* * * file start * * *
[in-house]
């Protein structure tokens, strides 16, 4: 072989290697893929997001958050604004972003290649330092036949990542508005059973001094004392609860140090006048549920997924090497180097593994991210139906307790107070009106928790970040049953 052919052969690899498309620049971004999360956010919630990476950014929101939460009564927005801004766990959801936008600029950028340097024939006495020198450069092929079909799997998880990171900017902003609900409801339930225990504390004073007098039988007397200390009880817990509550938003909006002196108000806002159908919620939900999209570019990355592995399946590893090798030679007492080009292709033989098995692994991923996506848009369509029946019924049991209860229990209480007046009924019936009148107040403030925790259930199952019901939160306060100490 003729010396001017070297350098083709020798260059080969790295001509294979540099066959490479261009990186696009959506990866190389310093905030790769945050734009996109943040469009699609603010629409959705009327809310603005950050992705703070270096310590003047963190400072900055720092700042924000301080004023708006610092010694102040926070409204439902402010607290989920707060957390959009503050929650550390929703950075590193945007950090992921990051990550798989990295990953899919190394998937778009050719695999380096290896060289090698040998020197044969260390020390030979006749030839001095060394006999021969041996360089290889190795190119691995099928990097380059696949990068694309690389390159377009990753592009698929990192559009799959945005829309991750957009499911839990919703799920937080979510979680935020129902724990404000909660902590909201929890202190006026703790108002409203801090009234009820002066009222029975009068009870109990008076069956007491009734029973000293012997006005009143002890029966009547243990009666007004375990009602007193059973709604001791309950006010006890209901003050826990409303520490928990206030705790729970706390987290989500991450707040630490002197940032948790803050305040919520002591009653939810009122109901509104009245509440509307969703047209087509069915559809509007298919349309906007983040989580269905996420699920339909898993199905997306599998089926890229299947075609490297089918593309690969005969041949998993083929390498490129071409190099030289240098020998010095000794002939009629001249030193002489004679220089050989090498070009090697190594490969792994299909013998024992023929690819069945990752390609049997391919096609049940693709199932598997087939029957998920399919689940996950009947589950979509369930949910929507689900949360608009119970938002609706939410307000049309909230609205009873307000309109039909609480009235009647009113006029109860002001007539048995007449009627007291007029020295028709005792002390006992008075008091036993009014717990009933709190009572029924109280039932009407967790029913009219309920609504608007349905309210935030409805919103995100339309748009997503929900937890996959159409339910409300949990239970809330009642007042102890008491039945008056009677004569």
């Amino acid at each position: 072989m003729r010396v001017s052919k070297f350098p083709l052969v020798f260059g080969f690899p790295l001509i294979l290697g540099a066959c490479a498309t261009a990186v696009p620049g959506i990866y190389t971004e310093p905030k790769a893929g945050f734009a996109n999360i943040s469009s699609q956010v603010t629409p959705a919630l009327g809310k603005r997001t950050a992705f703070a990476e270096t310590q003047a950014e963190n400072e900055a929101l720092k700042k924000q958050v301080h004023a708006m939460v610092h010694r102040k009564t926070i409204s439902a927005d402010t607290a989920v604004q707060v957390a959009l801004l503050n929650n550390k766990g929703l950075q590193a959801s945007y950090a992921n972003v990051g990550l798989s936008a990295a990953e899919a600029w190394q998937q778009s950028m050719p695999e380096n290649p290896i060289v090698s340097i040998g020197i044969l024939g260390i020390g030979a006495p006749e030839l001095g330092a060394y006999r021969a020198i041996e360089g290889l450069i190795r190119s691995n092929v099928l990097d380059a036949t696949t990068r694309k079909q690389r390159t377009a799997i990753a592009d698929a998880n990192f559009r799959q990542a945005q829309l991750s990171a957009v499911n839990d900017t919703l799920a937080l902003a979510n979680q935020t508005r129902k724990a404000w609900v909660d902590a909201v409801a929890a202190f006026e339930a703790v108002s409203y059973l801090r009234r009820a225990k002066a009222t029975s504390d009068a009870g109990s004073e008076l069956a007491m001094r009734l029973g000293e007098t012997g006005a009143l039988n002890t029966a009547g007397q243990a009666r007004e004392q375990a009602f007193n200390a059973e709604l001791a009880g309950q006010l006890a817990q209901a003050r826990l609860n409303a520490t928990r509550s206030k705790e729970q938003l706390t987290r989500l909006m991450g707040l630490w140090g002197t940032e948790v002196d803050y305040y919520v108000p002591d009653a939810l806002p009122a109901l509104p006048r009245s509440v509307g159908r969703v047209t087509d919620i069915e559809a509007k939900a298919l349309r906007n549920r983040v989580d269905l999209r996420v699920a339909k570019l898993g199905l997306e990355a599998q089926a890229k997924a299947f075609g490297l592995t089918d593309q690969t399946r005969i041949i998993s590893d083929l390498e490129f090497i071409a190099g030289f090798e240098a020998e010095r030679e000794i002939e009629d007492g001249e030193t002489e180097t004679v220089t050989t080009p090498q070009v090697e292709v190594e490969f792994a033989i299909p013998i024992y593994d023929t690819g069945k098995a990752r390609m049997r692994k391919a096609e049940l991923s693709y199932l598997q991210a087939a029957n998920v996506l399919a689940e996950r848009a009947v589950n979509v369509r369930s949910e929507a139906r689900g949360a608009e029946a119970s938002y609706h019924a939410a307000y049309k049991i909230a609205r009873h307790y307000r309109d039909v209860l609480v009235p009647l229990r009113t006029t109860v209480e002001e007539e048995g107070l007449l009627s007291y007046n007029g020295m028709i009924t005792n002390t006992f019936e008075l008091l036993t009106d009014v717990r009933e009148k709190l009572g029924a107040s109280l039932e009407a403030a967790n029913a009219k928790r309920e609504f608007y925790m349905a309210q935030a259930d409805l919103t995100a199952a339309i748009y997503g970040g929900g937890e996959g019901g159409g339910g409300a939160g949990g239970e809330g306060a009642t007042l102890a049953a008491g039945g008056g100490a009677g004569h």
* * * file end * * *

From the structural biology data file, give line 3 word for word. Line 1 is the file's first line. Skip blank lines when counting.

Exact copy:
């Amino acid at each position: 072989m003729r010396v001017s052919k070297f350098p083709l052969v020798f260059g080969f690899p790295l001509i294979l290697g540099a066959c490479a498309t261009a990186v696009p620049g959506i990866y190389t971004e310093p905030k790769a893929g945050f734009a996109n999360i943040s469009s699609q956010v603010t629409p959705a919630l009327g809310k603005r997001t950050a992705f703070a990476e270096t310590q003047a950014e963190n400072e900055a929101l720092k700042k924000q958050v301080h004023a708006m939460v610092h010694r102040k009564t926070i409204s439902a927005d402010t607290a989920v604004q707060v957390a959009l801004l503050n929650n550390k766990g929703l950075q590193a959801s945007y950090a992921n972003v990051g990550l798989s936008a990295a990953e899919a600029w190394q998937q778009s950028m050719p695999e380096n290649p290896i060289v090698s340097i040998g020197i044969l024939g260390i020390g030979a006495p006749e030839l001095g330092a060394y006999r021969a020198i041996e360089g290889l450069i190795r190119s691995n092929v099928l990097d380059a036949t696949t990068r694309k079909q690389r390159t377009a799997i990753a592009d698929a998880n990192f559009r799959q990542a945005q829309l991750s990171a957009v499911n839990d900017t919703l799920a937080l902003a979510n979680q935020t508005r129902k724990a404000w609900v909660d902590a909201v409801a929890a202190f006026e339930a703790v108002s409203y059973l801090r009234r009820a225990k002066a009222t029975s504390d009068a009870g109990s004073e008076l069956a007491m001094r009734l029973g000293e007098t012997g006005a009143l039988n002890t029966a009547g007397q243990a009666r007004e004392q375990a009602f007193n200390a059973e709604l001791a009880g309950q006010l006890a817990q209901a003050r826990l609860n409303a520490t928990r509550s206030k705790e729970q938003l706390t987290r989500l909006m991450g707040l630490w140090g002197t940032e948790v002196d803050y305040y919520v108000p002591d009653a939810l806002p009122a109901l509104p006048r009245s509440v509307g159908r969703v047209t087509d919620i069915e559809a509007k939900a298919l349309r906007n549920r983040v989580d269905l999209r996420v699920a339909k570019l898993g199905l997306e990355a599998q089926a890229k997924a299947f075609g490297l592995t089918d593309q690969t399946r005969i041949i998993s590893d083929l390498e490129f090497i071409a190099g030289f090798e240098a020998e010095r030679e000794i002939e009629d007492g001249e030193t002489e180097t004679v220089t050989t080009p090498q070009v090697e292709v190594e490969f792994a033989i299909p013998i024992y593994d023929t690819g069945k098995a990752r390609m049997r692994k391919a096609e049940l991923s693709y199932l598997q991210a087939a029957n998920v996506l399919a689940e996950r848009a009947v589950n979509v369509r369930s949910e929507a139906r689900g949360a608009e029946a119970s938002y609706h019924a939410a307000y049309k049991i909230a609205r009873h307790y307000r309109d039909v209860l609480v009235p009647l229990r009113t006029t109860v209480e002001e007539e048995g107070l007449l009627s007291y007046n007029g020295m028709i009924t005792n002390t006992f019936e008075l008091l036993t009106d009014v717990r009933e009148k709190l009572g029924a107040s109280l039932e009407a403030a967790n029913a009219k928790r309920e609504f608007y925790m349905a309210q935030a259930d409805l919103t995100a199952a339309i748009y997503g970040g929900g937890e996959g019901g159409g339910g409300a939160g949990g239970e809330g306060a009642t007042l102890a049953a008491g039945g008056g100490a009677g004569h």